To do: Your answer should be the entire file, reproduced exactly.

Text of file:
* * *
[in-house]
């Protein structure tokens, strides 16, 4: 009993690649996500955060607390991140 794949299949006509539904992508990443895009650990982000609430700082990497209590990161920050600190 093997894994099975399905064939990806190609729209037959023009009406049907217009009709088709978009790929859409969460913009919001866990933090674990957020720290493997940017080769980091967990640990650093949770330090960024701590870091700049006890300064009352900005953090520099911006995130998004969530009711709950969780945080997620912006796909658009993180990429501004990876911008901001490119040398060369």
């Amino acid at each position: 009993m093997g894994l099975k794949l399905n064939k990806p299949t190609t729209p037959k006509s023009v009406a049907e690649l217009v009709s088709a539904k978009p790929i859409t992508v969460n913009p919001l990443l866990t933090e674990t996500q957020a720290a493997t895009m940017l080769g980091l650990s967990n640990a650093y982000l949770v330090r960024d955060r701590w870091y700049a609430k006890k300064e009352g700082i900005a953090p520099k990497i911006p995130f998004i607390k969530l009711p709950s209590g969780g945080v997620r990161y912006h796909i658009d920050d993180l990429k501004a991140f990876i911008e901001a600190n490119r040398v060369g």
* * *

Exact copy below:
[in-house]
């Protein structure tokens, strides 16, 4: 009993690649996500955060607390991140 794949299949006509539904992508990443895009650990982000609430700082990497209590990161920050600190 093997894994099975399905064939990806190609729209037959023009009406049907217009009709088709978009790929859409969460913009919001866990933090674990957020720290493997940017080769980091967990640990650093949770330090960024701590870091700049006890300064009352900005953090520099911006995130998004969530009711709950969780945080997620912006796909658009993180990429501004990876911008901001490119040398060369």
């Amino acid at each position: 009993m093997g894994l099975k794949l399905n064939k990806p299949t190609t729209p037959k006509s023009v009406a049907e690649l217009v009709s088709a539904k978009p790929i859409t992508v969460n913009p919001l990443l866990t933090e674990t996500q957020a720290a493997t895009m940017l080769g980091l650990s967990n640990a650093y982000l949770v330090r960024d955060r701590w870091y700049a609430k006890k300064e009352g700082i900005a953090p520099k990497i911006p995130f998004i607390k969530l009711p709950s209590g969780g945080v997620r990161y912006h796909i658009d920050d993180l990429k501004a991140f990876i911008e901001a600190n490119r040398v060369g």